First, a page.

Two oral antivirals – molnupiravir and nirmatrelvir/ritonavir – were found to be safe and effective among high-risk patients with systemic autoimmune rheumatic diseases (SARDs), according to study findings published in The Journal of Rheumatology.
Researchers in Greece conducted a retrospective observational cohort study across 2 tertiary outpatient rheumatology clinics between February and August 2022. The safety and efficacy of molnupiravir and nirmatrelvir/ritonavir were assessed among patients with SARDs who were infected with COVID-19.
A total of 83.8% (n=62) of the cohort was fully vaccinated against COVID-19. Corticosteroids (58.1%), mycophenolate (35.1%), tumor necrosis factor inhibitors (TNFi; 18.9%), methotrexate (17.6%), and rituximab (16.2%) were among the most commonly used treatments for SARD before infection with SARS-CoV-2.
During acute COVID-19 infection, most patients (n=48; 64.9%) received nirmatrelvir/ritonavir, while the remaining received molnupiravir (n=26; 35.1%). Four patients who received treatment with nirmatrelvir/ritonavir reported adverse events, including gastrointestinal upset, hypertension, and a metallic taste; however, none of these events were serious enough to discontinue treatment.
During the follow-up period, 97.3% (n=72) of the patients recovered from COVID-19 at home without complications, while the other 2 patients presumably experienced COVID-19 rebound, which progressed to severe COVID-19, following completion of the oral antiviral treatment. Both these patients required high-flow nasal cannula ventilation, remdesivir, steroids, antibiotic therapy, and tocilizumab to treat severe respiratory distress.
Both patients with COVID-19 rebound survived. One resolved uneventfully, while the other continued to test positive for COVID-19 more than 3 months after the initial infection resolved, despite not having relevant symptoms.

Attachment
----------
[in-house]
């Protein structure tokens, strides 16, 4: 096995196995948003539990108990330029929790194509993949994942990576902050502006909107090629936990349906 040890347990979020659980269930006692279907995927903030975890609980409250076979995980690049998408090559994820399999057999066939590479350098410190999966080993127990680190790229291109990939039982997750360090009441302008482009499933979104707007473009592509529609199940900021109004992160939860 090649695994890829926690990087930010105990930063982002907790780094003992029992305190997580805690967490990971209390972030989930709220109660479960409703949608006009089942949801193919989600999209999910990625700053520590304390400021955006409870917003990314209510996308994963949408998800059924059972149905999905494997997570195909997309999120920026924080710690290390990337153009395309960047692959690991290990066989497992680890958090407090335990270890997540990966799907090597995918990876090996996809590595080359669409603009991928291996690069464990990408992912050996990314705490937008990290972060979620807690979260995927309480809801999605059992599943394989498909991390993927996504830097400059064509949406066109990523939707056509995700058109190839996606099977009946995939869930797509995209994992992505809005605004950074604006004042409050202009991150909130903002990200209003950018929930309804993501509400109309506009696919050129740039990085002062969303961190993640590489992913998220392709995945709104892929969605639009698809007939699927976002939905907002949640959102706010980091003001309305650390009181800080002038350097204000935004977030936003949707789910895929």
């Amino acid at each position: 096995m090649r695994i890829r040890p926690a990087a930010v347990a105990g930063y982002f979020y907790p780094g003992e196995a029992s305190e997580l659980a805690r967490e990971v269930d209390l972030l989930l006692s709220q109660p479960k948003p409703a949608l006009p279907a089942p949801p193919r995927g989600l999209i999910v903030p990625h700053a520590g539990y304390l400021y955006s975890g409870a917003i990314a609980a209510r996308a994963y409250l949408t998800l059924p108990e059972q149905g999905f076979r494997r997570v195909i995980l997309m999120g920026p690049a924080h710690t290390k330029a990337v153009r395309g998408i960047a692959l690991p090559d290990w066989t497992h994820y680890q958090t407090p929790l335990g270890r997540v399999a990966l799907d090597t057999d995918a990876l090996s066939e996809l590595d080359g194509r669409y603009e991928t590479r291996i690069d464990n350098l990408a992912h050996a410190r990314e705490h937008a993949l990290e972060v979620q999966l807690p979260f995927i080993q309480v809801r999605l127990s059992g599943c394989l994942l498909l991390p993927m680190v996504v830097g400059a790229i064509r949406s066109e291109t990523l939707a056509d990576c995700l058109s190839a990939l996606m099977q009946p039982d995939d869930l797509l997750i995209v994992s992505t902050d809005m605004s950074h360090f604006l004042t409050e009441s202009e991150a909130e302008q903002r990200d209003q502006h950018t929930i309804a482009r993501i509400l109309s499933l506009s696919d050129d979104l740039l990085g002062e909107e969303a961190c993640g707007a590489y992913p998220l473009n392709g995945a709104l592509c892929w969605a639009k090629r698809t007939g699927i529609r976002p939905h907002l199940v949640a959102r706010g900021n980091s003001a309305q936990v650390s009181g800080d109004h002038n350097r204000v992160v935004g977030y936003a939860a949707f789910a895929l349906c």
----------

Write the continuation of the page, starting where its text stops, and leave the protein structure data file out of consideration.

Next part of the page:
Study limitations included the retrospective and observational design, potential missed patients with asymptomatic or mild COVID-19 infections who did not self-refer or attend a routine physical exam, lack of a control group for comparison because less than 10 patients refused oral antiviral treatment, and potential recall bias regarding side effects of the medications and confusion of drug side effects with COVID-19 symptoms.
“[These] data [argue] in favor of a favorable outcome and acceptable safety profile of the  oral antiviral therapies among a high-risk SARD population; however, cases of COVID-19 rebound are being increasingly identified,” the study authors said. “Recent findings call for continuous surveillance and multicenter, harmonized and well-defined post-approval data to capture the real-world efficacy and safety profiles in our subpopulations of interest,” they added.
This article originally appeared on Rheumatology Advisor
Gerolymatou N, Bakasis AD, Voulgari PV, Vlachoyiannopoulos PG. Oral antiviral treatment for COVID-19 in patients with systemic autoimmune rheumatic diseases. J Rheumatol. Published online December 15, 2022. doi:10.3899/jrheum.221014